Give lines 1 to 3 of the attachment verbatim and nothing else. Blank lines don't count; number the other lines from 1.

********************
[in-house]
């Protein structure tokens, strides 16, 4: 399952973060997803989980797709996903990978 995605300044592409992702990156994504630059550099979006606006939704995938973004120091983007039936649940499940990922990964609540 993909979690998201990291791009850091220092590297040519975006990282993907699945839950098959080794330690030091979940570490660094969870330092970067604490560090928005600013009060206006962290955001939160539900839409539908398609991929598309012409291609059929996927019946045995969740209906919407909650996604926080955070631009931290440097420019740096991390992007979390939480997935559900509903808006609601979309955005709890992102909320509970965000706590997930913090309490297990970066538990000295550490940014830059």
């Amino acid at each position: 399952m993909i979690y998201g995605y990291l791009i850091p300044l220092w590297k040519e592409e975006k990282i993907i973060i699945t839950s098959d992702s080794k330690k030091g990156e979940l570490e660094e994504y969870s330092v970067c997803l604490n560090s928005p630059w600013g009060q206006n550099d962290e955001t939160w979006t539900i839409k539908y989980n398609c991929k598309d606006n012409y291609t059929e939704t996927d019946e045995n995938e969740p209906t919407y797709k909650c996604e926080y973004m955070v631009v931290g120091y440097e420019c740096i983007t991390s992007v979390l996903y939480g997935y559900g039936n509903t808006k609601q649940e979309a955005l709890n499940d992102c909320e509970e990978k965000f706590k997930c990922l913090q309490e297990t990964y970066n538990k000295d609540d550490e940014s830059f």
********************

[in-house]
């Protein structure tokens, strides 16, 4: 399952973060997803989980797709996903990978 995605300044592409992702990156994504630059550099979006606006939704995938973004120091983007039936649940499940990922990964609540 993909979690998201990291791009850091220092590297040519975006990282993907699945839950098959080794330690030091979940570490660094969870330092970067604490560090928005600013009060206006962290955001939160539900839409539908398609991929598309012409291609059929996927019946045995969740209906919407909650996604926080955070631009931290440097420019740096991390992007979390939480997935559900509903808006609601979309955005709890992102909320509970965000706590997930913090309490297990970066538990000295550490940014830059």
């Amino acid at each position: 399952m993909i979690y998201g995605y990291l791009i850091p300044l220092w590297k040519e592409e975006k990282i993907i973060i699945t839950s098959d992702s080794k330690k030091g990156e979940l570490e660094e994504y969870s330092v970067c997803l604490n560090s928005p630059w600013g009060q206006n550099d962290e955001t939160w979006t539900i839409k539908y989980n398609c991929k598309d606006n012409y291609t059929e939704t996927d019946e045995n995938e969740p209906t919407y797709k909650c996604e926080y973004m955070v631009v931290g120091y440097e420019c740096i983007t991390s992007v979390l996903y939480g997935y559900g039936n509903t808006k609601q649940e979309a955005l709890n499940d992102c909320e509970e990978k965000f706590k997930c990922l913090q309490e297990t990964y970066n538990k000295d609540d550490e940014s830059f």